Hazmat Scare Cleared At St. Raphael’s

A hazmat scare at the Saint Raphael Campus of Yale-New Haven Hospital on Chapel Street has been cleared and turned over to both local and state police for investigation.

Here’s what happened, according to Assistant Fire Chief Mark Vendetto and Assistant Police Chief Racheal Cain. The two held a press conference outside of the hospital’s George Street Garage at 11:40 on Saturday morning.

At 7:55 a.m. Saturday, the New Haven Fire Department responded to a call from the engineering department at Yale-New Haven Hospital concerning the “possible spill” of a radio isotope “in the room” on the basement floor of Yale-New Haven’s St. Raphael Chapel Street campus. As officers from the fire department headed to the scene, police blocked off Chapel Street between Orchard and Sherman, where the hospital is located.

Lucy Gellman PhotoPedestrians were asked not to walk on the Chapel or Orchard Street sidewalk near the hospital. The fire department secured a perimiter around the hospital that also included sections of George Street between Orchard and Sherman, where residents were asked to remain on the side of the street opposite the hospital and sections of Greenwood Street were marked off with yellow police tape.

Upon arrival the department began to perform a hazmat assessment. Per protocol, NHFD Officers also called in a team from the state’s Department of Energy and Environmental Protection (DEEP) to assist with identification of the substance and determine what cleanup, quarantine and evacuation procedures needed to be put into place. (The floor above was not evacuated, as previously reported.)

At no point were patients evacuated. Emergency medical and dialysis services were diverted to Yale-New Haven Hospital’s central campus and other dialysis centers throughout the city.

On the scene, the Fire Department set up a “decon,” or decontamination area, for seven hospital personnel who had been in the room. All seven personnel, members of the engineering department, were metered by a radiological portal; readings returned as zero for each of them. They disposed of their clothes in a private tent and were re-metered. The department determined that contamination readings were still zero at that time.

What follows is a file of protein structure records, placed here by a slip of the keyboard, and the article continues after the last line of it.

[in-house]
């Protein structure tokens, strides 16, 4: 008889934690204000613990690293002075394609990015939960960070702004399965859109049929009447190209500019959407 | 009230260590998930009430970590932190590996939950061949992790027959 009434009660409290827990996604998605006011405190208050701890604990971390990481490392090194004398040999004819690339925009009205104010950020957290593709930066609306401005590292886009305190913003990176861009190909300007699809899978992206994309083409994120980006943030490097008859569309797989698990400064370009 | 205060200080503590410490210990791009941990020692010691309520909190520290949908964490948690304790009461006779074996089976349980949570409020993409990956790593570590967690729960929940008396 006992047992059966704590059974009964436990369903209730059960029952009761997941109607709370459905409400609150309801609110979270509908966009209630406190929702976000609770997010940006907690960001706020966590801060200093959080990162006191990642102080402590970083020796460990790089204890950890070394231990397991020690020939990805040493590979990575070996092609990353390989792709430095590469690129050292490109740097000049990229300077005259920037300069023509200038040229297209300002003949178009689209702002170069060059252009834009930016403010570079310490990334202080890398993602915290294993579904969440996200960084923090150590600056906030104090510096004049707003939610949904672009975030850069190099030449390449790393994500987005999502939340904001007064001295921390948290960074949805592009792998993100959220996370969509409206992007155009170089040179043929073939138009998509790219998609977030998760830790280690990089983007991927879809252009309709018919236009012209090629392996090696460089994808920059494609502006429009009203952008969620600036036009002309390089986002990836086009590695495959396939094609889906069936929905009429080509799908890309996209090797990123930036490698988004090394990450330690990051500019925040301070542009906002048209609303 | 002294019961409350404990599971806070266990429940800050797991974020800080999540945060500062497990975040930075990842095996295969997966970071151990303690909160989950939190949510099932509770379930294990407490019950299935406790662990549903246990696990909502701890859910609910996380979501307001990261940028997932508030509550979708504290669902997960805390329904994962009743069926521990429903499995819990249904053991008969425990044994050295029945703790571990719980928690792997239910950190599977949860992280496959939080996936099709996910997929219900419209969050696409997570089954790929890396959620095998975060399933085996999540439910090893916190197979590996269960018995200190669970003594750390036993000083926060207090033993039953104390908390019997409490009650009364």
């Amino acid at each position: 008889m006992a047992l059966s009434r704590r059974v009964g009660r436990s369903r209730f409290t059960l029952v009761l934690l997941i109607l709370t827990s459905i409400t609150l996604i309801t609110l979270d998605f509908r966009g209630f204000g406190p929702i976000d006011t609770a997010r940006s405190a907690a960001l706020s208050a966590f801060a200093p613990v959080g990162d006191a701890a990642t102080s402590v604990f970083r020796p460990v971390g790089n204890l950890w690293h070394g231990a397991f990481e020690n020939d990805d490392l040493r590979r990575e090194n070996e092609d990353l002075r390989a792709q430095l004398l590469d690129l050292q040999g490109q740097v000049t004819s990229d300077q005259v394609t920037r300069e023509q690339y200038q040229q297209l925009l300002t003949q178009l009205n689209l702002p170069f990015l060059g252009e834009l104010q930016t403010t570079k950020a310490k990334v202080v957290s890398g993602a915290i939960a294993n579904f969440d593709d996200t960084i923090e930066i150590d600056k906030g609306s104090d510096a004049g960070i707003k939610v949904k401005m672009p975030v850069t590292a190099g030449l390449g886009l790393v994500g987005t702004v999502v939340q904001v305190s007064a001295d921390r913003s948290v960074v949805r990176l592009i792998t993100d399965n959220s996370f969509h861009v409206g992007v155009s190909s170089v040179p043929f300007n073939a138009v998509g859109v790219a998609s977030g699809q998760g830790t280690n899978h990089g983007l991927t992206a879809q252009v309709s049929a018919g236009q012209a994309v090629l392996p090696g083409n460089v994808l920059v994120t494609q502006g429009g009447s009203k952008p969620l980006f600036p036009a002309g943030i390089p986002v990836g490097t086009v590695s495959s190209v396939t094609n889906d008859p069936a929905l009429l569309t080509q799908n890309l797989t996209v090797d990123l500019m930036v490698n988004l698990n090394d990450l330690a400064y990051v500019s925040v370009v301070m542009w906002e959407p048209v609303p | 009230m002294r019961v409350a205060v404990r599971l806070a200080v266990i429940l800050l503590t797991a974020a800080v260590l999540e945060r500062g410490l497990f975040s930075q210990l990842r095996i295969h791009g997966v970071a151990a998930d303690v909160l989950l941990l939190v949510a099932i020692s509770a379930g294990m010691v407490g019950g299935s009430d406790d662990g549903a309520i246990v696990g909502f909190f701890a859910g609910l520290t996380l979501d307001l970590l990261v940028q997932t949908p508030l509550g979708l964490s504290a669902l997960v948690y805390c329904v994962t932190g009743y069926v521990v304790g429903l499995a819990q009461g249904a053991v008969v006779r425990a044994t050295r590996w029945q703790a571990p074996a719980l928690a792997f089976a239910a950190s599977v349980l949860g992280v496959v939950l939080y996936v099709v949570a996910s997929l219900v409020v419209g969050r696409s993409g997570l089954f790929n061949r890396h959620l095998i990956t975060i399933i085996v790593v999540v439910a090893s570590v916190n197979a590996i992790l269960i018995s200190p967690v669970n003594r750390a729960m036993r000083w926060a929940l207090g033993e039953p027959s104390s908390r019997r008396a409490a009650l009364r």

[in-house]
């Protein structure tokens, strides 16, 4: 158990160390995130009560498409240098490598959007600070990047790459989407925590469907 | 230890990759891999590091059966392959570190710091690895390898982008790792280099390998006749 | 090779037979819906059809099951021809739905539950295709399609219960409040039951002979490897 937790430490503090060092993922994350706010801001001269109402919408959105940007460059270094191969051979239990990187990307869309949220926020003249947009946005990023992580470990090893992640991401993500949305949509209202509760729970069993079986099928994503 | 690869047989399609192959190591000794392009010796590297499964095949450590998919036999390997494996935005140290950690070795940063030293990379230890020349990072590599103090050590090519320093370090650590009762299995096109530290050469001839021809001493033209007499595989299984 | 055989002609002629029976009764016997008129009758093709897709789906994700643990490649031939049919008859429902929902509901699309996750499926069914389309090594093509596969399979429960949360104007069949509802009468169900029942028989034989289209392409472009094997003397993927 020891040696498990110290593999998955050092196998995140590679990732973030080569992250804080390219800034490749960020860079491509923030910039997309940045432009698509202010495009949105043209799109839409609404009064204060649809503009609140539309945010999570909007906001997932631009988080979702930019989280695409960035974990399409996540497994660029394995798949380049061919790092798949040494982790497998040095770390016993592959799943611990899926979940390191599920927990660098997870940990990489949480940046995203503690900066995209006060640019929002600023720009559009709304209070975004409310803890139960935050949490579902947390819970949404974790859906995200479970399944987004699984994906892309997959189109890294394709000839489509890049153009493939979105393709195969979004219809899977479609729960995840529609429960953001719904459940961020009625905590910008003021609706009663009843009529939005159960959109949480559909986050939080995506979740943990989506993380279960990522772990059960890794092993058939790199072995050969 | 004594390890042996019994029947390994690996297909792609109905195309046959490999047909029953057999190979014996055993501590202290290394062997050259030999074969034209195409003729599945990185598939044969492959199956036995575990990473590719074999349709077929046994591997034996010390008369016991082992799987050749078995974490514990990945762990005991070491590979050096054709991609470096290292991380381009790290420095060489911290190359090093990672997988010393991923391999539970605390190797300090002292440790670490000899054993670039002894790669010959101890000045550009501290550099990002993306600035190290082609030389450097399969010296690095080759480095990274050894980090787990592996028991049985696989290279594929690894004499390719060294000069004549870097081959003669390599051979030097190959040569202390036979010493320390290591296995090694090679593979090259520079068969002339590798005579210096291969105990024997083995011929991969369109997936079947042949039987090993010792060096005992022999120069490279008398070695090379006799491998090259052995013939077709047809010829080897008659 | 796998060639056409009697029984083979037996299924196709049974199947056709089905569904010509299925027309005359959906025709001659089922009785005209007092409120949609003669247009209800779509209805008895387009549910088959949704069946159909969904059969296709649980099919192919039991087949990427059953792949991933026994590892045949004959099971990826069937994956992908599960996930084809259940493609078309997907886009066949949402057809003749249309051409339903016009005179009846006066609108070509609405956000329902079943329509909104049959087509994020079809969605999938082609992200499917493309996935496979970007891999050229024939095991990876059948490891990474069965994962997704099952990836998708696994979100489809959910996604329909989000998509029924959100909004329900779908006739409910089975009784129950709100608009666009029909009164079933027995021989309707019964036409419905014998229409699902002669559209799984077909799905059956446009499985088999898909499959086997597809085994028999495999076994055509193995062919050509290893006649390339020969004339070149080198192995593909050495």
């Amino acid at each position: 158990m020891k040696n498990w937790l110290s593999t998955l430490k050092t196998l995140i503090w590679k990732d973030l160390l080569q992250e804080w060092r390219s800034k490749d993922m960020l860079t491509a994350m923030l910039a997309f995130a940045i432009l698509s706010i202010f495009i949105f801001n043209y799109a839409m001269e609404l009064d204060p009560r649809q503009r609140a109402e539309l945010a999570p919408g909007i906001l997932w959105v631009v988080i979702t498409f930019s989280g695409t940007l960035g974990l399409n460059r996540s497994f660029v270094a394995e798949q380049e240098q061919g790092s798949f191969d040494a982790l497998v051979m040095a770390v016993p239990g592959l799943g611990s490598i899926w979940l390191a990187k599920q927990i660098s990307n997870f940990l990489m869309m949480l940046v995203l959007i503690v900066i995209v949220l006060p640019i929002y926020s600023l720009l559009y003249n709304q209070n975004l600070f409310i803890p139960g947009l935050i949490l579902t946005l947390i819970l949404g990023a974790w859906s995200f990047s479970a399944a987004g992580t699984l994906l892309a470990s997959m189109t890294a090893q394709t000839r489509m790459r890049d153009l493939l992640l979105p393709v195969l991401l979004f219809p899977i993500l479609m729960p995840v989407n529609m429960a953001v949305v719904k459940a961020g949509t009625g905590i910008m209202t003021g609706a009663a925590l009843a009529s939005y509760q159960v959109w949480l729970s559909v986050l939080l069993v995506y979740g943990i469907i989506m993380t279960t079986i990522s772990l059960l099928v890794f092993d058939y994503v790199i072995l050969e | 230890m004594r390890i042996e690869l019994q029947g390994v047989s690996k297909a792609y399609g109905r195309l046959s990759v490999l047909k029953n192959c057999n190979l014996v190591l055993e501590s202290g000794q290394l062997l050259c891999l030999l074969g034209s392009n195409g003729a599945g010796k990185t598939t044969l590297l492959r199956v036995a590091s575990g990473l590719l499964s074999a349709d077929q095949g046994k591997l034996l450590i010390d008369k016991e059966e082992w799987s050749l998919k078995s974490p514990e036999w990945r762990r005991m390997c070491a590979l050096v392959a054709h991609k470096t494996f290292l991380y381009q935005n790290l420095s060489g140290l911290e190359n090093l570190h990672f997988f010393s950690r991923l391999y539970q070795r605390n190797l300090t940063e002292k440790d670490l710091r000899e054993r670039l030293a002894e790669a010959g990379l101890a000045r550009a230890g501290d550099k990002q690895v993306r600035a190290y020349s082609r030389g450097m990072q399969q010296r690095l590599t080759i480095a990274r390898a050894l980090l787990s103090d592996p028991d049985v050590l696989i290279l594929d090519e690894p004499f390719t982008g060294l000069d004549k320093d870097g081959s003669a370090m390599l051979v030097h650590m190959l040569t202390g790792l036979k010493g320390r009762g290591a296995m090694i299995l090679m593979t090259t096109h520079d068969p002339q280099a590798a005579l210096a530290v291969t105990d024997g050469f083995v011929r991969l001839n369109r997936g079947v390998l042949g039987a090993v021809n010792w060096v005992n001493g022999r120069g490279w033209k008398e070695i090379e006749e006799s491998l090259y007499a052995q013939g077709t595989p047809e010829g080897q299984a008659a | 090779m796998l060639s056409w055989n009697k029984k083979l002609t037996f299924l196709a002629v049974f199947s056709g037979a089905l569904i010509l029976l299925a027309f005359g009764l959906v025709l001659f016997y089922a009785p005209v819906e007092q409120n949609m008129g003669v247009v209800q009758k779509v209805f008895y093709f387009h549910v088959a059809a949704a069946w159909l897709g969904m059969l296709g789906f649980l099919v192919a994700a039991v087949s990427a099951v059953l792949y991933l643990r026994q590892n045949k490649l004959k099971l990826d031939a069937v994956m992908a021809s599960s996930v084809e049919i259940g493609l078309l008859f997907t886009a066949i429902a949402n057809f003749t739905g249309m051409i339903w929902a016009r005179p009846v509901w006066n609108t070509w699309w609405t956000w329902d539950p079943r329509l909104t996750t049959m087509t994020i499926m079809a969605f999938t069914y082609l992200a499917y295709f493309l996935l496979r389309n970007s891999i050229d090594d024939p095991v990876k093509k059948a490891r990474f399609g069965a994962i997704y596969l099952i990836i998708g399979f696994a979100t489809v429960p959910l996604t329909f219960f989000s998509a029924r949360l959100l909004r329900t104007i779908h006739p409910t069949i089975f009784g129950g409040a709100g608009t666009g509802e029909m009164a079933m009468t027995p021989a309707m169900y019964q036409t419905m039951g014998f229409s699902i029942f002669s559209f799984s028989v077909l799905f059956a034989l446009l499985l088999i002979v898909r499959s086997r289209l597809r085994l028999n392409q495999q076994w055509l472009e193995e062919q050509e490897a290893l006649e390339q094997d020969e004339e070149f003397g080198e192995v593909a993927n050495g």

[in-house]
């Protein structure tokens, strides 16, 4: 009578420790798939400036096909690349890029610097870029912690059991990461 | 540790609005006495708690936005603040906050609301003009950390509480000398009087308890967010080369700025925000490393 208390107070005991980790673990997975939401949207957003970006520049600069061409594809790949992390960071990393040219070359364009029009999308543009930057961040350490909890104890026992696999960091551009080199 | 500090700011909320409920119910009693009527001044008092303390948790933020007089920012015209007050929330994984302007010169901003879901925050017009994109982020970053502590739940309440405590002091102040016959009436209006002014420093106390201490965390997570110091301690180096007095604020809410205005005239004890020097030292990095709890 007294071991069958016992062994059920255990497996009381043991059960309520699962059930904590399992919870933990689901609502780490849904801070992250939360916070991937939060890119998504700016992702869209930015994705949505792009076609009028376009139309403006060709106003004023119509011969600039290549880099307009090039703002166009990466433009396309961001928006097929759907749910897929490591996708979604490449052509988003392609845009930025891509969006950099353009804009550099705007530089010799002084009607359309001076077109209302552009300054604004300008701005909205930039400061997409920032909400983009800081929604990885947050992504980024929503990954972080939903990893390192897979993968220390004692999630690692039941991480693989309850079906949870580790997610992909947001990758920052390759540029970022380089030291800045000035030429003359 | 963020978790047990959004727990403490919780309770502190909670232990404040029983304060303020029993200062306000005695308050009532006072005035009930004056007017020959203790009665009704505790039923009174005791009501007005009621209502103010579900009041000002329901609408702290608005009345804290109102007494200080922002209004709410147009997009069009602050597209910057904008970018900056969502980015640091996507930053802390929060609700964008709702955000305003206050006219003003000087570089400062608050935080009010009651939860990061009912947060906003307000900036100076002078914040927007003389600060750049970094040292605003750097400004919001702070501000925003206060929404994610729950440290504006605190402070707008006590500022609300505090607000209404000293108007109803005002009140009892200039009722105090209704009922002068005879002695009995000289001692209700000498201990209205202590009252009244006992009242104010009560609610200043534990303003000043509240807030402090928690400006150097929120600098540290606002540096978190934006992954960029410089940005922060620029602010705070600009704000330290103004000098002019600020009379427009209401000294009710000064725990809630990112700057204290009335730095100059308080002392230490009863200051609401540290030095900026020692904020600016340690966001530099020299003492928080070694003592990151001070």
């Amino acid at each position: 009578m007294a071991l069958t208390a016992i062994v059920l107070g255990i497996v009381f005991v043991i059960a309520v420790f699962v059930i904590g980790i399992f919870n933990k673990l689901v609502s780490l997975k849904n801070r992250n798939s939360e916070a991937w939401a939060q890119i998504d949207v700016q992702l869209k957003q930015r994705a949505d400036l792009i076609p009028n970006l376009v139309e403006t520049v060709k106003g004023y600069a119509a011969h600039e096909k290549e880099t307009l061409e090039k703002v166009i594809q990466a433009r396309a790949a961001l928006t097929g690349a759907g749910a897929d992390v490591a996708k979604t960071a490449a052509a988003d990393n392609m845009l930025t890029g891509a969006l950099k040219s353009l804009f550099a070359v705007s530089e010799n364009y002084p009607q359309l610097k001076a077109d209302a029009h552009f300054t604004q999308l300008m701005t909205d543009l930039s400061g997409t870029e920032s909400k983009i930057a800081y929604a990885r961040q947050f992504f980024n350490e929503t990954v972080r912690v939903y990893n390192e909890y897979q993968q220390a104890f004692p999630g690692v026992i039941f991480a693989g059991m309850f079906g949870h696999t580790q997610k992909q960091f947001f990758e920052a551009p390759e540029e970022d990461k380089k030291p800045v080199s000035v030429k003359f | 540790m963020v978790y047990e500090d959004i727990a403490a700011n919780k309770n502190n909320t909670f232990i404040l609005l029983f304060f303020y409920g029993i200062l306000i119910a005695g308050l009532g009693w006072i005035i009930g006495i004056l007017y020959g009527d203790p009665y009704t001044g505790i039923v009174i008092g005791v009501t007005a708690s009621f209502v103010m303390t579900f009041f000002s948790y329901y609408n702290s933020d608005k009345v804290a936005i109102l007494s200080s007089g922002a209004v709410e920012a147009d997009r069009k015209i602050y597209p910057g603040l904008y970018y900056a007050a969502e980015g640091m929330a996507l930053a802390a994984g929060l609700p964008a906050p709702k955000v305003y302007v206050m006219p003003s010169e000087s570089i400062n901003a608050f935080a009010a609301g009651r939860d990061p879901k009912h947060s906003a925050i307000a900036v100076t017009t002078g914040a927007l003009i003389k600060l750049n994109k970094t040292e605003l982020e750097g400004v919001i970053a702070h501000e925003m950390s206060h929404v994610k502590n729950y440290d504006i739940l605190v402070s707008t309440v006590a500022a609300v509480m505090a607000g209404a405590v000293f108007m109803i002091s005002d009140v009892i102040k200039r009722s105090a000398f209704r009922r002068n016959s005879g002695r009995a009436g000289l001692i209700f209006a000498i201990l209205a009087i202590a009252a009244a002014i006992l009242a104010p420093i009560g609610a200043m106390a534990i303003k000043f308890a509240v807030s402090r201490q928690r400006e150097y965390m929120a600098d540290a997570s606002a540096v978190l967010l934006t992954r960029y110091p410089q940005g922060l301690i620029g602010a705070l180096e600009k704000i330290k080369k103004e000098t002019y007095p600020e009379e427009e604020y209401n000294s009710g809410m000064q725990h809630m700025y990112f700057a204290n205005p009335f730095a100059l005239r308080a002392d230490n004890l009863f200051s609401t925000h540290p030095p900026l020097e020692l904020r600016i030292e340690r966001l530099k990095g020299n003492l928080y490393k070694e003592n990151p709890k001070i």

Having been evaluated by firefighters, the seven personnel were then cleared. The isotope was later determined to be Technetium-99m, a medical-grade isotope that is injected into patients. It has “a very short shelf life,” Vendetto said. 

The cause of the spill has yet to be determined, but local and state police are investigating a burglary that may be the cause. As of 11:50 Saturday morning, Cain said that local officers would be “going in to process” the scene after the fire department had left. She said that it appeared the burglar had broken in for an air conditioner “or other household items.”

“This criminal investigation is just beginning, so there’s not much more that I can say,” she said. “We do not know what was taken at this point but it does not appear to be any chemicals from the scene.” 

“Everything has been contained so there is no public health threat at all,” said Vendetto.  As of around noon, Vendetto said the hospital was “back up and fully functioning” for patients and staff.

At the scene on George Street, Dwight Alder Frank Douglass said he was “grateful the fire department secured the perimeter so quickly.” He added that he was happy no one had been hurt.


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